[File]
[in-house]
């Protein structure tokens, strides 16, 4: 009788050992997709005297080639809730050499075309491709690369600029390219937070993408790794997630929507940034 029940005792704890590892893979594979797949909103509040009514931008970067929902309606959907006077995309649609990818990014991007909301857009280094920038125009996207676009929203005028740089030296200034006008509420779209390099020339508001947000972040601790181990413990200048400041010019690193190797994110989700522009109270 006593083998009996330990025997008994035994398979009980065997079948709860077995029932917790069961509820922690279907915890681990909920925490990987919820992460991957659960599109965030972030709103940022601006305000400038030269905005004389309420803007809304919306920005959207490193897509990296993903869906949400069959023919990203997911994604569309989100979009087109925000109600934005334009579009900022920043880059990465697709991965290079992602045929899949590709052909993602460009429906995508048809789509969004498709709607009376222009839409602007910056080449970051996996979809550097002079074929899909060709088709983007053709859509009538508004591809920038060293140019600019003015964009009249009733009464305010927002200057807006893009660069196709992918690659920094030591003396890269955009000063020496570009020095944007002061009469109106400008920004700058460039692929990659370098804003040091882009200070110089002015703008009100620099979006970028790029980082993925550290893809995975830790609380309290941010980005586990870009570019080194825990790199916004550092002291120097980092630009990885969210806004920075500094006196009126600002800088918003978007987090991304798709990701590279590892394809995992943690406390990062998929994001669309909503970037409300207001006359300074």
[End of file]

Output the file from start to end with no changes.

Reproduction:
[in-house]
């Protein structure tokens, strides 16, 4: 009788050992997709005297080639809730050499075309491709690369600029390219937070993408790794997630929507940034 029940005792704890590892893979594979797949909103509040009514931008970067929902309606959907006077995309649609990818990014991007909301857009280094920038125009996207676009929203005028740089030296200034006008509420779209390099020339508001947000972040601790181990413990200048400041010019690193190797994110989700522009109270 006593083998009996330990025997008994035994398979009980065997079948709860077995029932917790069961509820922690279907915890681990909920925490990987919820992460991957659960599109965030972030709103940022601006305000400038030269905005004389309420803007809304919306920005959207490193897509990296993903869906949400069959023919990203997911994604569309989100979009087109925000109600934005334009579009900022920043880059990465697709991965290079992602045929899949590709052909993602460009429906995508048809789509969004498709709607009376222009839409602007910056080449970051996996979809550097002079074929899909060709088709983007053709859509009538508004591809920038060293140019600019003015964009009249009733009464305010927002200057807006893009660069196709992918690659920094030591003396890269955009000063020496570009020095944007002061009469109106400008920004700058460039692929990659370098804003040091882009200070110089002015703008009100620099979006970028790029980082993925550290893809995975830790609380309290941010980005586990870009570019080194825990790199916004550092002291120097980092630009990885969210806004920075500094006196009126600002800088918003978007987090991304798709990701590279590892394809995992943690406390990062998929994001669309909503970037409300207001006359300074």